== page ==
In the U.S., the term "chewing tobacco" usually (incorrectly) refers to Dipping tobacco, which is not actually chewed you just suck on it and spit it at the ground, or into a bottle or beer can and is sometimes referred to as having a fat lipper. Sales of chewing tobacco and moist snuff (smokeless tobacco) sold by American manufacturers to wholesalers were 109.4 million pounds in 1999; that represents the lowest level of sales in more than 100 years. However, possibly due to increasing regulations on public smoking, sales have since increased . Those revenues reached $1.89 billion in 1993 and $1.94 billion in 1994. The total amount spent on advertising and promotion by the five major manufacturers declined slightly from 1997 to 1998 (from $150 million to $145 million), then rebounded to an all time high of $170 million in 2005. The most popular tobacco industry is the U.S. Smokeless Tobacco Company. They manufacture Skoal, Red Seal, Copenhagen, Husky, and Rooster. . Dipping tobacco is sold in almost all places where cigarettes are sold, but chewing tobacco is more limited in distribution.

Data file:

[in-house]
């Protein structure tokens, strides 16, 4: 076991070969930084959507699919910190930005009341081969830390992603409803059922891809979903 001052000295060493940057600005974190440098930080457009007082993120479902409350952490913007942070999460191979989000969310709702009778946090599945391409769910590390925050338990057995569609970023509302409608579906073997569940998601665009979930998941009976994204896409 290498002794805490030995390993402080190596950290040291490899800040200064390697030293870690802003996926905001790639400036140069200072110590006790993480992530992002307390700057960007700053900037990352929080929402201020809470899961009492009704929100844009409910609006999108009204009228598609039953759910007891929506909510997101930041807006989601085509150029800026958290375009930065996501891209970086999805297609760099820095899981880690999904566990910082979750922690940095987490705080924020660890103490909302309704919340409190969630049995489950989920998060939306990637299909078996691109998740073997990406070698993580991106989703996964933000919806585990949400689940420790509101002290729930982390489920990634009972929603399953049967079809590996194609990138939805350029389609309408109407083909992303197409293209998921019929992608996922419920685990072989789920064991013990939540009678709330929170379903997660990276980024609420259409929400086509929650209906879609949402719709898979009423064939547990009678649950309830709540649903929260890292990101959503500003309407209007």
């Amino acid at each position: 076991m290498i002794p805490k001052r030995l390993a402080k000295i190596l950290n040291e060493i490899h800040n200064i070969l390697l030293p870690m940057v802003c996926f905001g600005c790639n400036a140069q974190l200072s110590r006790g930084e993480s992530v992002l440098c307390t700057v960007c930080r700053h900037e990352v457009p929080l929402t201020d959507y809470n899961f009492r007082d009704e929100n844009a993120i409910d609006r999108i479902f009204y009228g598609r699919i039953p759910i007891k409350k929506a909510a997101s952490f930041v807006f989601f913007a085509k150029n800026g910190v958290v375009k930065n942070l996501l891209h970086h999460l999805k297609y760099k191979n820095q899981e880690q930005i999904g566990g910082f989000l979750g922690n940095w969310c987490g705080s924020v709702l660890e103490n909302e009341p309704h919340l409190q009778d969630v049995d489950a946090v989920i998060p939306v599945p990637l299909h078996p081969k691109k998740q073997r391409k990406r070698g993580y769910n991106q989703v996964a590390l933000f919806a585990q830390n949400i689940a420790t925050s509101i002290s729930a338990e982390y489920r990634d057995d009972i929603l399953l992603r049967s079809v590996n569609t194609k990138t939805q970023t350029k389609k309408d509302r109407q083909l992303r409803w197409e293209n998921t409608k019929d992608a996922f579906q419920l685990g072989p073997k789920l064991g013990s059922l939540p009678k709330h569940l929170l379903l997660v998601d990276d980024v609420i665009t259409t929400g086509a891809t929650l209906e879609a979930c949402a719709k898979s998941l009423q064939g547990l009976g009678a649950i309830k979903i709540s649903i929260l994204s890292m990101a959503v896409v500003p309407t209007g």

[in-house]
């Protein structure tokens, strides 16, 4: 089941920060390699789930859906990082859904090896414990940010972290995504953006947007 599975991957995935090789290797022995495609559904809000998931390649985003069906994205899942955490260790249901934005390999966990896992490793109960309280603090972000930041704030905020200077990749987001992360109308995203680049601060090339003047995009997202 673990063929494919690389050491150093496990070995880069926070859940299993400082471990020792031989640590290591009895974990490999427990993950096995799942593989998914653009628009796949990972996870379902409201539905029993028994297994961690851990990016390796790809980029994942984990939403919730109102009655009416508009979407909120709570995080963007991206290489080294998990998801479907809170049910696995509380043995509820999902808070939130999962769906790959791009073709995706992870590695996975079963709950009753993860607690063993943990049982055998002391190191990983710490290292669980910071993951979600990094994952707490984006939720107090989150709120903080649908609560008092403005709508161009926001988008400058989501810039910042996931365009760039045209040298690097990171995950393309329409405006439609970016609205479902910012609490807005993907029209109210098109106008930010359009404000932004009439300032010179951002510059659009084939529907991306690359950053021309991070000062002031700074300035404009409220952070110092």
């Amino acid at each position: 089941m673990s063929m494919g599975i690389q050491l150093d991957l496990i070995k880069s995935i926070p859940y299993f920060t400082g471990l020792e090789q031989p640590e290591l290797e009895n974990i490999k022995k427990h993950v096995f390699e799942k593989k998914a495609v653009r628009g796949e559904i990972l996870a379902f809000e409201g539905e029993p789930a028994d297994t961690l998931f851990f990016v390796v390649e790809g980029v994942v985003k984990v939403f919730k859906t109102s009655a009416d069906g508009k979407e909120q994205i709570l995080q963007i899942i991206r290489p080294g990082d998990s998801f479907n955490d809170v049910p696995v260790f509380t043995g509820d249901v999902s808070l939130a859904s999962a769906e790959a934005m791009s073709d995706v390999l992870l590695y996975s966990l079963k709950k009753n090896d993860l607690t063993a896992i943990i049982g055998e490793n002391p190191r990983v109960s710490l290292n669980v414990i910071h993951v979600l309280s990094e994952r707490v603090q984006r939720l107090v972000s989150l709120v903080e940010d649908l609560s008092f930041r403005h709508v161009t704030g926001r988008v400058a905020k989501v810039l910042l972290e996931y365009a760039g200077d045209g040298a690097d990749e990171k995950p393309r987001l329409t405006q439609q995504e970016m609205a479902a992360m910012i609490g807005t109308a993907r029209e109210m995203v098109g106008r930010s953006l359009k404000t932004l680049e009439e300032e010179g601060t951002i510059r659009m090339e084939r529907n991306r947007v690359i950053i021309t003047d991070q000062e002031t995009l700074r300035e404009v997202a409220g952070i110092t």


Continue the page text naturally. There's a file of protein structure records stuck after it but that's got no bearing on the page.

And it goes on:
The Southern U.S. was distinctive for its production of tobacco, which earned premium prices from around the world. Most farmers grew a little for their own use, or traded with neighbors who grew it. Commercial sales became important in the late 19th century as major tobacco companies rose in the South, becoming one the largest employers in cities like Durham, NC and Richmond, VA. Southerners dominated the tobacco industry in the United States; even a concerhin as large as the Helm Tobacco Company, headquartered in New Jersey, was headed by former Confederate officer George Washington Helme. In 1938 R.J. Reynolds marketed eighty-four brands of chewing tobacco, twelve brands of smoking tobacco, and the top-selling Camel brand of cigarettes. Reynolds sold large quantities of chewing tobacco, though that market peaked about 1910.